Here are just a couple examples of dogs displaying altruistic behavior. There are many documented cases of chimpanzees, elephants, dolphins and dogs performing altruistic acts. Many religious people state that altruism only exists in humans and is evidence that we are created by a god, which is simply not true. Regardless, these are amazing stories. Particularly the second one. The dog tries to pull the injured dog off the highway and instead of using its teeth, it uses its paws, so as to
Downloadable! This paper analyzes the way in which men and women are expected to behave differently in an experimental situation. To do so, we concentrate on a single topic: altruism. Since the dictator game provides the most suitable design for studying altruism and generosity in the lab setting, we use a modified version to study the beliefs involved in the game. Our results are substantial: men and women are expected to behave differently and both believe that women are more generous. These two premises affect their behavior.
Wietse Tol and colleagues lay out a a consensus-based research agenda for mental health and psychosocial support in humanitarian settings.
The argument that altruism in sterile ants which work for the benefit of their community can be explained by kin selection has been overturned by mathematical analysis by Martin Nowak, author of Evolutionary Dynamics, in a paper published in Nature. Instead, altruism turns out to be a thoroughly naturally selected affair. Read more here ...
Lets tackle this from another angle and change our perspective - consider the situation from the level of individual cells. A multicellular organism such as a human is composed of billions of cells that are born and die, most of which are non-reproductive. So we may easily consider eusocial species to operate as a super-organism, as the single organism and the single insect colony are largely similar. Kin selection operates within my body just as it does clearly in the insect colony. If an animal cannot physically reproduce, how is it any different from a non-reproductive cell within my body? Each, colony and human, operates as the basic unit of sexual reproduction. E.O. Wilson earlier made this same comparison. Are my body cells therefore altruistic, just like the soldier termite? I think so. This analogy allows me to make the following proposition: altruism as an end in itself is something that primarily occurs within the basic unit of sexual reproduction, whereas altruism as a means to ...
In solving major world problems, altruism and compassion can help. Altruism is a fundamental mental state involving a specific kind of intention and motivation.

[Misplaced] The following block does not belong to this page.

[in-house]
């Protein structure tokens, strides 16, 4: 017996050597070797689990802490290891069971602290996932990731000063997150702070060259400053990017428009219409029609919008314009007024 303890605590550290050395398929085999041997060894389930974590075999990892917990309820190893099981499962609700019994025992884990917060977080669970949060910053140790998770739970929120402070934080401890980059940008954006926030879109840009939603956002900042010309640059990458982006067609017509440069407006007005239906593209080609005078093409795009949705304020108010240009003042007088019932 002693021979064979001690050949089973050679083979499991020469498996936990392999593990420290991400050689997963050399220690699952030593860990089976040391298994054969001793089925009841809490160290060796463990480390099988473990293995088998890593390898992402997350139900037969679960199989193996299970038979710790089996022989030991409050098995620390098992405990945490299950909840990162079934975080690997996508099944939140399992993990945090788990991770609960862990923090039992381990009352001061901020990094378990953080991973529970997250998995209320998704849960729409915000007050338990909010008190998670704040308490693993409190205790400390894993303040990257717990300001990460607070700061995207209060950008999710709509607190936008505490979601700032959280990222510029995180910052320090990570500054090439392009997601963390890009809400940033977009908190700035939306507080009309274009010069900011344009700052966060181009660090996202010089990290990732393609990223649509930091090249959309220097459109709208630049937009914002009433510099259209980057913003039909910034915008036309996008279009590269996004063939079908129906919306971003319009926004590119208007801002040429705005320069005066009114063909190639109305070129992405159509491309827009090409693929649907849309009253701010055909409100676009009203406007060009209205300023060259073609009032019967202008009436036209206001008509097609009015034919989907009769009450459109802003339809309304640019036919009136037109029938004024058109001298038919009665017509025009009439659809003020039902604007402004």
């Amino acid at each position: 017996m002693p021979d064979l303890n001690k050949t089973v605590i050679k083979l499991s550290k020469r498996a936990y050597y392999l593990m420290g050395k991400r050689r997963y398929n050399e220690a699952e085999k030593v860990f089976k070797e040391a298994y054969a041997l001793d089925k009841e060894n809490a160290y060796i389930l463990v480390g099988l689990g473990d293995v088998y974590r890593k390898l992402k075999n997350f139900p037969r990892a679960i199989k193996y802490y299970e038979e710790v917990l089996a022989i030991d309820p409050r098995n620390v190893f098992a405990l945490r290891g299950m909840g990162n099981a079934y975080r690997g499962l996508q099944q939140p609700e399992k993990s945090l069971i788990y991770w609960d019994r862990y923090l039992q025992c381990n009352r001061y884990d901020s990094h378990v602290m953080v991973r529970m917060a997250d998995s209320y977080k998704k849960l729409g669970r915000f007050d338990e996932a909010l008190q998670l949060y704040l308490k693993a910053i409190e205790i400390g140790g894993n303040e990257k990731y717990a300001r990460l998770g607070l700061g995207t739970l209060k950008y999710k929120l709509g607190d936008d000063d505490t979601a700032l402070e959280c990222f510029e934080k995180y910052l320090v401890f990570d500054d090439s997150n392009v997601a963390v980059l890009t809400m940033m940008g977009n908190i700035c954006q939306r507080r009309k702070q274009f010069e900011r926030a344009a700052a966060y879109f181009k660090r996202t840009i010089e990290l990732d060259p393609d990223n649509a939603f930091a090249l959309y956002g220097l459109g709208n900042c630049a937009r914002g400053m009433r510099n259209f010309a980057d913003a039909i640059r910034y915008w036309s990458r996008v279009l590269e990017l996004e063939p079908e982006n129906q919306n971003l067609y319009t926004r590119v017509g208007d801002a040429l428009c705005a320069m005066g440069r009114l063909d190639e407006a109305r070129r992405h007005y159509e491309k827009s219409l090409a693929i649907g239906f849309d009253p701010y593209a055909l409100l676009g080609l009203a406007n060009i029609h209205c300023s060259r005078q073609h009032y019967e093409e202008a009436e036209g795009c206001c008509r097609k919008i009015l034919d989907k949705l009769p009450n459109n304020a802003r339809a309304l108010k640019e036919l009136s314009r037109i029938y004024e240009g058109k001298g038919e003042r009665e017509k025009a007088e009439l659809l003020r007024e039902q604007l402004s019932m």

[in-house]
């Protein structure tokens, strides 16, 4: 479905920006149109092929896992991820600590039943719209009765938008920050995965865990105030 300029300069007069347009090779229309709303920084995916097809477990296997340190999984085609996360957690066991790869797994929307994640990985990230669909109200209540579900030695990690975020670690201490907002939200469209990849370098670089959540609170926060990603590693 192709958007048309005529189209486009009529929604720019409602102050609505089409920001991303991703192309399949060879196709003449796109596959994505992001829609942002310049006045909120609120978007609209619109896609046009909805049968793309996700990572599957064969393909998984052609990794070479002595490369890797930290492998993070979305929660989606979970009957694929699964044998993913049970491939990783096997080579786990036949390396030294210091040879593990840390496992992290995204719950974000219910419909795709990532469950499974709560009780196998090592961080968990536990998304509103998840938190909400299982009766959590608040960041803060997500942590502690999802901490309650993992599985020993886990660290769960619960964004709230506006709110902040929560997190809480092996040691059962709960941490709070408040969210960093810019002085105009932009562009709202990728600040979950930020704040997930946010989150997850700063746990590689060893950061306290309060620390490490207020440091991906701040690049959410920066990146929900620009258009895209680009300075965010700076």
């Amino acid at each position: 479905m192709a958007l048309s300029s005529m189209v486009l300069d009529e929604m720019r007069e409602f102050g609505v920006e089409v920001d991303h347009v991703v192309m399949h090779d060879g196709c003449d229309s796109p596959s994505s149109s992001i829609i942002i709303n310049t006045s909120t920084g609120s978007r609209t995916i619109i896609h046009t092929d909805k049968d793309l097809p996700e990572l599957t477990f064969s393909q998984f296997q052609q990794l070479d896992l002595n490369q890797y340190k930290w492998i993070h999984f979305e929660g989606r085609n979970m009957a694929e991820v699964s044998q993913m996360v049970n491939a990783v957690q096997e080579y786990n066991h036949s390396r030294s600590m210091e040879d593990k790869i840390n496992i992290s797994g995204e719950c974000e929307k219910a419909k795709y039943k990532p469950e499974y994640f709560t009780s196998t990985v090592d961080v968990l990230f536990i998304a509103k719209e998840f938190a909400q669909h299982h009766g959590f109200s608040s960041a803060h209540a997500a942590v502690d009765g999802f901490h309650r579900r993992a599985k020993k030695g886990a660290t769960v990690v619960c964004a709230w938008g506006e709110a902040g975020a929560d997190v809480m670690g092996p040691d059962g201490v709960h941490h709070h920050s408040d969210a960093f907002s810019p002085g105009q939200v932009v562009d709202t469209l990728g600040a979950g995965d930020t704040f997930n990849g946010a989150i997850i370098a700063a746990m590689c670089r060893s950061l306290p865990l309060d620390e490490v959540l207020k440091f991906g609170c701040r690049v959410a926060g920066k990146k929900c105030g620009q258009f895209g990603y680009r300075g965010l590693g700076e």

In his quest to understand altruism, Price inevitably dissected such complex and timeless concepts as self-sacrifice and kindness, and eventually became so vexed by the selfish reasoning for kindness embedded in his own mathematical theory of altruism that he set out to prove the theory wrong by committing a seemingly endless number of random acts of kindness to complete strangers. He spent the latter part of his life helping alcoholics and the homeless, often inviting them to live in his home and, though he had most of his belongings stolen, he went undeterred until he was forced to move out of his house due to a construction issue. Unable to help the homeless any longer, he went into a deep depression. On January 6, 1975, Price committed suicide using a pair of nail scissors to cut his own carotid artery.. ...
Altruism vs. Aggression - Is It in Our DNA?. Ive been thinking a lot about altruism lately. With everything going on in the world, its hard not to. Hurricane Irene stormed into our lives right before Labor Day and wiped out many communities near me. No one expected a hurricane to inflict such punishment on little villages in the Catskill Mountains of New York but thats what happened.. At our house, we tried to tough it out but we surrendered as the winds picked up and we realized that way too many trees were leaning longingly toward our roof. We packed up four cats and took shelter in a Holiday Inn about fifteen minutes away. What we found there was a 21st century Noahs Ark. Dogs grinned at us from balconies on the second floor. Cats peered out of windows into the courtyard. And the people, local evacuees mingled with shellshocked refugees from Long Island, Staten Island and Brooklyn, huddled together sharing whatever updates we had. And we shared what we had.. Phyllis, whose home was ...
This thesis examines the significance of sociobiology within Wesleyan ethics. In addition to investigating how sociobiological altruism connects to Wesleyan holiness, it argues that John Wesley capitalized on the biological and environmental constraints on human action, creating a particular setting that nurtured altruism in his followers through the cultivation of holiness. Of the main chapters, Chapter 2 helps the reader understand basic and current sociobiological explanations of altruistic behavior-a behavior that has been a stumbling block for evolutionary theorists who have attempted, unsuccessfully, to explain why or how it exists. To address the presence of altruism among humans, this chapter elucidates kin selection theory, group selection theory (also called multilevel selection theory), and game theory, seeking to provide clarification of current research within the field of sociobiology. Chapter 3 offers a critique of the sociobiological explanations of altruism and examines the ...